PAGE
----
April - June   2008



 The current issue


 Senaka Senanayake


 Ratan Tata
 Making of Nano

 Tea - a drink for all

 Darjeeling Unlimited
 Toy Train

 Dilip Kumar in First

 Gohna Lake

 Indian hybrid cars

 Mike Pandey and his
 films on endangered

 India - after 10 years


 the print gallery

 the art gallery










   about us              back-issues           contact us         search             data bank


  craft shop

print gallery


The Remarkable Tale of the Gohna Lake (1893-1970), Garhwal

- A 77-year existence

By James Champion

Gohna Lake 1894 and 2006

There can be few lakes around the World with as short, but interesting, a history as the Gohna Lake, which lasted from 1893 until 1970, but during its short history, it nonetheless made its presence felt, both in the destruction it caused when the "dam" breached, and in the stirring story of the elaborate precautions that Lieut.-Colonel Pulford, Lieut. Crookshank and T H Holland took in setting up the warning system that enabled so many lives to be saved.


"Three daysí journey up the left bank of the Ganges and you have reached the ancient capital of Garhwal, Shreenagar, an historic, religious, and trading centre of considerable importance and of great beauty, nestling in a wide, open valley surrounded by high mountains. It was here, in the year 1805, that the forebears of the Garhwali soldiers who have fought so gallantly in two world wars made their last, and unsuccessful, stand against the Gurkha invaders, and it is a matter of great regret to the people of Garhwal that their ancient city of Shreenagar, together with the palaces of their kings, was swept away, to the last stone, by the bursting of the Gohna Lake dam in 1894. This dam, caused by a landslide in the valley of the Birehi Ganga, a tributary of the Ganges, was 11000 feet wide at the base, 2000 feet wide at the summit, and 900 feet high, and when it burst, ten billion cubic feet of water were released in the short space of six hours. So well (warned/expected) was the bursting of the dam that, though the flood devastated the valley of the Ganges right down to Hardwar and swept away every bridge, only one family was lost, the members of which had returned to the danger-zone after having been forcibly removed from it".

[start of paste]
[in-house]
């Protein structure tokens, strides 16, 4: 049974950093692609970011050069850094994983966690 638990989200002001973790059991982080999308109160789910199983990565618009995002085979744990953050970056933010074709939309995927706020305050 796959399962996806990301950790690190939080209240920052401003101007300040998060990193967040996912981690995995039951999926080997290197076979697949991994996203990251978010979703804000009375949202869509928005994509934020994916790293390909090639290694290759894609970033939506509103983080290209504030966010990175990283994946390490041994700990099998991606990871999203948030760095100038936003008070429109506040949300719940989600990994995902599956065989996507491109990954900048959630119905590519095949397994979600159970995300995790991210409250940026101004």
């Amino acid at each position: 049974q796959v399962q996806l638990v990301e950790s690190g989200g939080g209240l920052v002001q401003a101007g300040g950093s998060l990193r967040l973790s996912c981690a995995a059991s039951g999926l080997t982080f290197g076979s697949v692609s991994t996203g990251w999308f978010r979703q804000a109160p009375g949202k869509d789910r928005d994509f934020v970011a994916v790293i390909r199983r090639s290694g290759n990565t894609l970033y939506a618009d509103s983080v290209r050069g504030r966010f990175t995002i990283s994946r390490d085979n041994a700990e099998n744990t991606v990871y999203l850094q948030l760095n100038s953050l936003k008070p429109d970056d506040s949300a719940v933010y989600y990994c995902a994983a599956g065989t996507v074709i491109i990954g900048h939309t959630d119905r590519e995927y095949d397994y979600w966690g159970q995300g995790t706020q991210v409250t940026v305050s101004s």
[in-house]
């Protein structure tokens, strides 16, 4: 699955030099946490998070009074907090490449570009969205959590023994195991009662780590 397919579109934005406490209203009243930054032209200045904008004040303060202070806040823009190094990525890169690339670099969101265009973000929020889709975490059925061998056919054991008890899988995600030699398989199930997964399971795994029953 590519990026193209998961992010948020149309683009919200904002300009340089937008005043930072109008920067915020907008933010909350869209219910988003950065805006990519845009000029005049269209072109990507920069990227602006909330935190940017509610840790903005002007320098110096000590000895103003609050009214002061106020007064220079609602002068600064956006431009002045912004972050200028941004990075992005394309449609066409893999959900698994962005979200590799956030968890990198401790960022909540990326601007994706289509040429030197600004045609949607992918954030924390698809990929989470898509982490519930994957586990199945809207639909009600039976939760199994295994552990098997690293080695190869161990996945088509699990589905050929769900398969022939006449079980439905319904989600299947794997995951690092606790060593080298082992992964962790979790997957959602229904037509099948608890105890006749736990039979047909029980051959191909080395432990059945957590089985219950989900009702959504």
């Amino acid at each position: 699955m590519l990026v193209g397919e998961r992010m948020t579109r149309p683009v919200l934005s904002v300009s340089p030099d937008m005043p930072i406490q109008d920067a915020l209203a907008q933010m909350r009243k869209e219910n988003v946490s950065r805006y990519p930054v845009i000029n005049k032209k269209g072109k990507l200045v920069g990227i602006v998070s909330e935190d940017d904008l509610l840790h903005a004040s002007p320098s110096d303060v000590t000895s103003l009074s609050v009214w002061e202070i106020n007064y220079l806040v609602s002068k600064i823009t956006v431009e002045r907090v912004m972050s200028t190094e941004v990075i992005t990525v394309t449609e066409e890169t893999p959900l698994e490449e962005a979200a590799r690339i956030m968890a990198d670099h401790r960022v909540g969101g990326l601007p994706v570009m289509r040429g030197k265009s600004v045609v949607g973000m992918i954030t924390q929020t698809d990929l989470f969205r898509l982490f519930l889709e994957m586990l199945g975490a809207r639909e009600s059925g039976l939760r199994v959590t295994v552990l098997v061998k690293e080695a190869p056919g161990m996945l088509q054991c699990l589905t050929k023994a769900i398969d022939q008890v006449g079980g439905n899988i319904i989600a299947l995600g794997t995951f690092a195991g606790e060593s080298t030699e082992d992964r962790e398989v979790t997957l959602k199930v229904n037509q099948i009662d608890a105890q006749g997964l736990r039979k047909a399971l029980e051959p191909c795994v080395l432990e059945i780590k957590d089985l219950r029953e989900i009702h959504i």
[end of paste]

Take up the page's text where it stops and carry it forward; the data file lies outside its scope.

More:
So wrote the legendary hunter Jim Corbett in his work "The Man-eating Leopard of Rudraprayag".

In November, 2006, I had the opportunity to visit this remarkable area, nestled deep in a valley in the Garhwal Himalaya, as part of a quest to trace the steps of my great grandfather, Capt (later Major General Sir) Keith Stewart (DSO, KCB), of the Royal Garhwal Rifles and my grandfather (the formerís son-in-law) F W Champion, OBE, IFS. Capt Stewart had visited the newly-formed Gohna Lake in 1894, just before the great bursting of the dam referred to by Corbett above, and photographed the water rising threateningly behind the wall of mud, rubble and rocks that had blocked the valley a year before, allowing a lake to form.

Even after the breaching, this lake later became a mecca for fishermen, and was visited by my grandparents, F W Champion, and his wife Julia (daughter of Capt Keith Stewart) in May 1936. They stayed for 18 days in the area, and chronicled their experiences in an article in the Indian State Railways Magazine.


Read the complete article in the South Asian Life & Times (SALT) April - June 2008 issue

Subscribe now -





Copyright © 2000 - 2008 []. Intellectual Property. All rights reserved.